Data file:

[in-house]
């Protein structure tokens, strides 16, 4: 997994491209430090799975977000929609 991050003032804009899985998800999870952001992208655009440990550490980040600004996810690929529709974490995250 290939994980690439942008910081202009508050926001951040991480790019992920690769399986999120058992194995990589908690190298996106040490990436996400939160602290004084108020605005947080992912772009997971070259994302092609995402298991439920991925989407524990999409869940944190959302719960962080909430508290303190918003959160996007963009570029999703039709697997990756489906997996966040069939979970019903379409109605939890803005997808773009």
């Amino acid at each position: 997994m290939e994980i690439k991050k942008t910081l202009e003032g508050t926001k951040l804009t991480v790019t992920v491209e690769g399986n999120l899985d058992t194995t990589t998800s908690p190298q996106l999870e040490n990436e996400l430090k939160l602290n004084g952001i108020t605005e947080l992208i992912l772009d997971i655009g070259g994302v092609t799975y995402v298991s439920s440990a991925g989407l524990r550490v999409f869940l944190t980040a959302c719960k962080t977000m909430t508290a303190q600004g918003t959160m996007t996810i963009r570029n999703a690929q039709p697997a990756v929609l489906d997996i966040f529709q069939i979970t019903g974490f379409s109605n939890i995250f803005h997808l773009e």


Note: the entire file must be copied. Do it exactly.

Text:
[in-house]
């Protein structure tokens, strides 16, 4: 997994491209430090799975977000929609 991050003032804009899985998800999870952001992208655009440990550490980040600004996810690929529709974490995250 290939994980690439942008910081202009508050926001951040991480790019992920690769399986999120058992194995990589908690190298996106040490990436996400939160602290004084108020605005947080992912772009997971070259994302092609995402298991439920991925989407524990999409869940944190959302719960962080909430508290303190918003959160996007963009570029999703039709697997990756489906997996966040069939979970019903379409109605939890803005997808773009």
């Amino acid at each position: 997994m290939e994980i690439k991050k942008t910081l202009e003032g508050t926001k951040l804009t991480v790019t992920v491209e690769g399986n999120l899985d058992t194995t990589t998800s908690p190298q996106l999870e040490n990436e996400l430090k939160l602290n004084g952001i108020t605005e947080l992208i992912l772009d997971i655009g070259g994302v092609t799975y995402v298991s439920s440990a991925g989407l524990r550490v999409f869940l944190t980040a959302c719960k962080t977000m909430t508290a303190q600004g918003t959160m996007t996810i963009r570029n999703a690929q039709p697997a990756v929609l489906d997996i966040f529709q069939i979970t019903g974490f379409s109605n939890i995250f803005h997808l773009e």